By MATT WIXON
A couple of years ago, I watched Frisco resident Jeff Trykoski stretch Christmas lights across his lawn, drape them over trees, tack them around windows and arrange them in giant snowflakes on his roof. Fifty thousand lights in all, which led me to this thought:
"So, if one light goes out, do they all go out?"
I decided not to ask because Trykoski was working hard and probably not in a joking mood. Also, he was holding a staple gun.
But anyone who put up Christmas lights in the '70s or '80s remembers when lights strings were plagued by "one light goes out, they all go out."
I actually saw my dad yelling at strings of lights several times. Sometimes he combined that with shaking the lights violently, and I think he intimidated a few sets into working.
The world was simpler back then and so were Christmas displays. Today, inspired homeowners can turn dozens of extension cords and thousands of lights into a dazzling holiday moment that is forever burned into people's memories – and retinas.
"Some people think we're crazy," said Trykoski, whose lights are synchronized to music broadcast over a low-power FM transmitter. "We think it's worth the effort considering the people who've been coming by for years who we create memories for."
I certainly appreciate the effort behind the ambitious Christmas displays. Because by the time I've untangled a dozen or so lights sets each year, and attempted to keep my kids from stepping on them, I've pretty much had it.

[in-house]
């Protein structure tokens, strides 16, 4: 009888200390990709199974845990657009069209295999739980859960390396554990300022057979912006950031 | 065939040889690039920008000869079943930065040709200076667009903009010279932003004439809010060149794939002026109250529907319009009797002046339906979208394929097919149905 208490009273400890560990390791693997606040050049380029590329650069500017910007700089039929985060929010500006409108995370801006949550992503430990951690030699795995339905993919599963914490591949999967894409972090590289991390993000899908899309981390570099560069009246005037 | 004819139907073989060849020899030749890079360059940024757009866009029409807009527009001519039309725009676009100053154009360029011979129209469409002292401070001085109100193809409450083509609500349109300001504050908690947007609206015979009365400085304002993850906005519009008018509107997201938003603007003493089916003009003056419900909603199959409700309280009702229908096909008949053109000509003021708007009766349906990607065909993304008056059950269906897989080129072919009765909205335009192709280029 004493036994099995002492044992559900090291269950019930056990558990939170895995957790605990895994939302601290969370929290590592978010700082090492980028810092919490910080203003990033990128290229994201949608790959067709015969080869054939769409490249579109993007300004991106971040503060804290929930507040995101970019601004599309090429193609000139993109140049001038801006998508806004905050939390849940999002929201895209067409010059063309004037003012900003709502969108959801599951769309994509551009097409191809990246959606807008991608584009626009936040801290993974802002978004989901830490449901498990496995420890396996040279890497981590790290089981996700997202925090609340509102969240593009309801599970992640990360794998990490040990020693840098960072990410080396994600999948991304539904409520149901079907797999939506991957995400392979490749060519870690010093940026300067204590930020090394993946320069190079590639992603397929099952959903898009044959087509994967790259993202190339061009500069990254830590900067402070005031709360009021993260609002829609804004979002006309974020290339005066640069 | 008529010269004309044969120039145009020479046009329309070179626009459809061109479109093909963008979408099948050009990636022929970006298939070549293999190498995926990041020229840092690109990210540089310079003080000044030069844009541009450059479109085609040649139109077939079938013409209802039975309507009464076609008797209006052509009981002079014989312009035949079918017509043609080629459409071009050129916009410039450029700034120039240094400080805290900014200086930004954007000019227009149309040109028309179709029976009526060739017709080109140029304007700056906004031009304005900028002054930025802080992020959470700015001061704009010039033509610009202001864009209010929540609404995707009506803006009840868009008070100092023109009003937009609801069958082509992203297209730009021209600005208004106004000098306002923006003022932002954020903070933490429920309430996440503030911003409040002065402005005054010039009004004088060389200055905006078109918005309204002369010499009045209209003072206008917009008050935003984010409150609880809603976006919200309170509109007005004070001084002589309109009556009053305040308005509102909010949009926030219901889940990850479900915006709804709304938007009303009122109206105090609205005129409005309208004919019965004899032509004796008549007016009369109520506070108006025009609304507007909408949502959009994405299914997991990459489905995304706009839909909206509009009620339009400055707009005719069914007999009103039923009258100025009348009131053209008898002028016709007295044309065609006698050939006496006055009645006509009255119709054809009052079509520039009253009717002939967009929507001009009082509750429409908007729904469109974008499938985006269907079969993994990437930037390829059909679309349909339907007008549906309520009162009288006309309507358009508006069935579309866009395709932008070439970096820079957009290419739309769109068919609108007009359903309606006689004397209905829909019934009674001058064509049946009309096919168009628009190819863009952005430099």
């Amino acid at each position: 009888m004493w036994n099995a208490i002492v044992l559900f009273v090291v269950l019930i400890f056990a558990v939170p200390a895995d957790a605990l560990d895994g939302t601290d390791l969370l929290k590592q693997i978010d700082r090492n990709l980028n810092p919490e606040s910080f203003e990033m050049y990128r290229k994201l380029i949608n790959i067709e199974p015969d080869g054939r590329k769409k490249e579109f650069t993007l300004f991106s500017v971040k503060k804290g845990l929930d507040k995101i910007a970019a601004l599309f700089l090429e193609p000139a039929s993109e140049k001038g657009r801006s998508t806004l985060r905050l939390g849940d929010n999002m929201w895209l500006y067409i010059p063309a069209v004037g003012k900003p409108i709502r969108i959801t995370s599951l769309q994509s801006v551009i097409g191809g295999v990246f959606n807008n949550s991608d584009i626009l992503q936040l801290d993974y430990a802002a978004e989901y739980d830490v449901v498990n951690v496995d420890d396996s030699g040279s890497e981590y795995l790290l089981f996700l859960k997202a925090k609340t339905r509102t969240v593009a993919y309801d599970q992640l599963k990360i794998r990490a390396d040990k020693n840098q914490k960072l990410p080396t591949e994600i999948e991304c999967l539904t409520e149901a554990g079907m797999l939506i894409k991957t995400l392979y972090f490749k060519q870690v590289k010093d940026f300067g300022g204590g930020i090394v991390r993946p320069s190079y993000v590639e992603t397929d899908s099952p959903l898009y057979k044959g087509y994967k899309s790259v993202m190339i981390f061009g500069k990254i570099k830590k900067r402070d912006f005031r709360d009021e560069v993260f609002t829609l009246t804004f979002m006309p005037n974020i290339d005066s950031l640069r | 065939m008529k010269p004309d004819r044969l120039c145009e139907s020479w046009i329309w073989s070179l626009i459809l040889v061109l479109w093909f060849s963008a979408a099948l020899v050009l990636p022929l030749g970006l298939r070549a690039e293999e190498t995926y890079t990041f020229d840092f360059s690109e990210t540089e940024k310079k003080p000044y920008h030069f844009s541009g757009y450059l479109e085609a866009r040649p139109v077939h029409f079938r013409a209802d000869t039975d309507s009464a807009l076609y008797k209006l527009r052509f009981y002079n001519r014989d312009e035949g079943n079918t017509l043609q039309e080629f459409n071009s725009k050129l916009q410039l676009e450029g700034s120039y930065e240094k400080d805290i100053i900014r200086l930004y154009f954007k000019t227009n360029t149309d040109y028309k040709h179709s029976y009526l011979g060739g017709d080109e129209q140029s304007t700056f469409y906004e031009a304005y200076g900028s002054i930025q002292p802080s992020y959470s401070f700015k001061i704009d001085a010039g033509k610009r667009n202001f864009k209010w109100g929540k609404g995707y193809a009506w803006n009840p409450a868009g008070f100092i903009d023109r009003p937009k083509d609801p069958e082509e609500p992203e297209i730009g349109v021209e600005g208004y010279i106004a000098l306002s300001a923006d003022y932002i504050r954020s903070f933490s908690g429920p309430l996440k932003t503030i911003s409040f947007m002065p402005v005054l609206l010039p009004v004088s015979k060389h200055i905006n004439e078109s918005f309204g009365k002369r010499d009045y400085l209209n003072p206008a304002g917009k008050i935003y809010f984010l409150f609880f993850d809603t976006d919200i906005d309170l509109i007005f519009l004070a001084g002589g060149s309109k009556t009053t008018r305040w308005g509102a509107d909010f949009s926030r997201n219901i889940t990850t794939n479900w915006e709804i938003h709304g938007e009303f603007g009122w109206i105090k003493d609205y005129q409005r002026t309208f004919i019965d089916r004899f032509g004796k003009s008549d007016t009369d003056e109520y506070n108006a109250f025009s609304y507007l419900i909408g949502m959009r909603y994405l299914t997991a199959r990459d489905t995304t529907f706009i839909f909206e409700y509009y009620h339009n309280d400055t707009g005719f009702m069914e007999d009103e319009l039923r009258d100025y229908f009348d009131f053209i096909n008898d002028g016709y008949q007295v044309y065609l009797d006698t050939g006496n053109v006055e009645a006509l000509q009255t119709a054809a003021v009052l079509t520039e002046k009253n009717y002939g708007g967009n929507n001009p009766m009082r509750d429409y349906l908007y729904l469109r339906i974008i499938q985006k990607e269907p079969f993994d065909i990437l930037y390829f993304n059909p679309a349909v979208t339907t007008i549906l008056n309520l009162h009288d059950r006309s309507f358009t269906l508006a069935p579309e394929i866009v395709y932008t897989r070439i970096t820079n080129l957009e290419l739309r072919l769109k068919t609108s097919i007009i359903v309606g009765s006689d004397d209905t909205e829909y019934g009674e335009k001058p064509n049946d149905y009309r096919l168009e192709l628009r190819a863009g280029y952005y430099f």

A few strings on the bushes, a few wrapped around a tree trunk, and I'm done. If one light goes out, even if they all go out, I am done.
And then I'm ready to see the people who really know how to decorate. The people who buy Christmas lights in crates, lug extension cords around in wheelbarrows and begin decorating a few days after Halloween. The people who put a huge, inflatable snowman in the yard and flank it with eight glowing reindeer and a 6-foot plywood cowboy that says, "Merry Christmas, y'all!" The people who are willing to reach high on a wobbly ladder and walk on the roof, which is nearly as dangerous as prolonged exposure to Madonna's version of "Santa Baby."
The displays are awe-inspiring. But can they also obscure the true meaning of Christmas?
Some people would say so. And when a display is so crowded that Rudolph's red nose appears to light the way for the wise men to find the baby Jesus, who is in a stable that includes Kermit the Frog playing a guitar, they're probably right.
But Christmas lights are one of the great highlights of the holiday season. So, for those willing to make the effort to create elaborate displays, you have my admiration and appreciation.
You can also have the string of lights in my yard that just stopped working.
Who knows? Maybe it just needs one new bulb.
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